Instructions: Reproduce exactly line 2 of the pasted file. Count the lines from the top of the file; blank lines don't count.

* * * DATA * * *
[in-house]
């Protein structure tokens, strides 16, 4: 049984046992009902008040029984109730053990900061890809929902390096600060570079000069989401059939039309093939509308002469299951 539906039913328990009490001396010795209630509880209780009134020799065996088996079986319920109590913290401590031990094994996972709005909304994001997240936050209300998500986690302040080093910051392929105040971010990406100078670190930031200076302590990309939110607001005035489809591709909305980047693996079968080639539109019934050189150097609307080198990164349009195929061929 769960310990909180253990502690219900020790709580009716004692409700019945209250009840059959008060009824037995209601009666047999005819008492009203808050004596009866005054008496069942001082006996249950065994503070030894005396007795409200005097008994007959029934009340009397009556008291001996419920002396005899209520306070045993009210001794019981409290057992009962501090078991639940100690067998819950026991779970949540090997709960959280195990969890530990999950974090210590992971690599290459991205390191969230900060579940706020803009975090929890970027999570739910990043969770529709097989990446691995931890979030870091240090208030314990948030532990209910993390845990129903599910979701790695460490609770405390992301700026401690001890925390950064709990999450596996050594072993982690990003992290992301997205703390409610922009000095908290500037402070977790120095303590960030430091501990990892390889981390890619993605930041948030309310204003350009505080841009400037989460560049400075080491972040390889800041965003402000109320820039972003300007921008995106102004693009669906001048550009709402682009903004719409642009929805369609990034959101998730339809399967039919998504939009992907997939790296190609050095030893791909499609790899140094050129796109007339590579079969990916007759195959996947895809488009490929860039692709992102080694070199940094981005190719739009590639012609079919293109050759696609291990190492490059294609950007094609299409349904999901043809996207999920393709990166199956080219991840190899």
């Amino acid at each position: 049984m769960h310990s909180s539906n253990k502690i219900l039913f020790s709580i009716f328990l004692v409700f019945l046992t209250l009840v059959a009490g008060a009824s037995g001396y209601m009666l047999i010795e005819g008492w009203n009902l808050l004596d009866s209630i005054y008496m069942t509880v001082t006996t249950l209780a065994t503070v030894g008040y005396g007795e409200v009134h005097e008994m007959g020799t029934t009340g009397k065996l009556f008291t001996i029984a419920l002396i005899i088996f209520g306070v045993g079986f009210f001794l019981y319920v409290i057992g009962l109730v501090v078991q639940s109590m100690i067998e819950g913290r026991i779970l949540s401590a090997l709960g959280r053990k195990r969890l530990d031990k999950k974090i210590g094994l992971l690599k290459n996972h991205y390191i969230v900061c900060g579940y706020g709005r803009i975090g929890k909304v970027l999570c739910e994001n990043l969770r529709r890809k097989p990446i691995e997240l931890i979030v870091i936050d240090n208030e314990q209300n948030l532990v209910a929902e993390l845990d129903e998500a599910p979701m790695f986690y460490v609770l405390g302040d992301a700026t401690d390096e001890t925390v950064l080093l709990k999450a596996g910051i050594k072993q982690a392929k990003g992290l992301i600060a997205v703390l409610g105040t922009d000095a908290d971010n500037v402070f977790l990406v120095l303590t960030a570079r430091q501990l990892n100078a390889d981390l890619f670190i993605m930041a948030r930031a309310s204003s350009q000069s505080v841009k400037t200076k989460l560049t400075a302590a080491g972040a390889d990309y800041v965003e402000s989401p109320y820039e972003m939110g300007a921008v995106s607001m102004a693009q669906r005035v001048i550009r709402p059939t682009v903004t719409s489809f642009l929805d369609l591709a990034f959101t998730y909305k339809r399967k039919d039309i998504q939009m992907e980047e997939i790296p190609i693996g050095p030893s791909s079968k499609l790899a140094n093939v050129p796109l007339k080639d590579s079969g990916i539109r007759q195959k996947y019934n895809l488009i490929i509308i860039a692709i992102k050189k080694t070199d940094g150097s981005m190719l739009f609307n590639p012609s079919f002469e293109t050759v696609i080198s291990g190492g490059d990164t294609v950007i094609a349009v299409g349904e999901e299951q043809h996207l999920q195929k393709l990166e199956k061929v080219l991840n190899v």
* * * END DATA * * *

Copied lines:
């Protein structure tokens, strides 16, 4: 049984046992009902008040029984109730053990900061890809929902390096600060570079000069989401059939039309093939509308002469299951 539906039913328990009490001396010795209630509880209780009134020799065996088996079986319920109590913290401590031990094994996972709005909304994001997240936050209300998500986690302040080093910051392929105040971010990406100078670190930031200076302590990309939110607001005035489809591709909305980047693996079968080639539109019934050189150097609307080198990164349009195929061929 769960310990909180253990502690219900020790709580009716004692409700019945209250009840059959008060009824037995209601009666047999005819008492009203808050004596009866005054008496069942001082006996249950065994503070030894005396007795409200005097008994007959029934009340009397009556008291001996419920002396005899209520306070045993009210001794019981409290057992009962501090078991639940100690067998819950026991779970949540090997709960959280195990969890530990999950974090210590992971690599290459991205390191969230900060579940706020803009975090929890970027999570739910990043969770529709097989990446691995931890979030870091240090208030314990948030532990209910993390845990129903599910979701790695460490609770405390992301700026401690001890925390950064709990999450596996050594072993982690990003992290992301997205703390409610922009000095908290500037402070977790120095303590960030430091501990990892390889981390890619993605930041948030309310204003350009505080841009400037989460560049400075080491972040390889800041965003402000109320820039972003300007921008995106102004693009669906001048550009709402682009903004719409642009929805369609990034959101998730339809399967039919998504939009992907997939790296190609050095030893791909499609790899140094050129796109007339590579079969990916007759195959996947895809488009490929860039692709992102080694070199940094981005190719739009590639012609079919293109050759696609291990190492490059294609950007094609299409349904999901043809996207999920393709990166199956080219991840190899």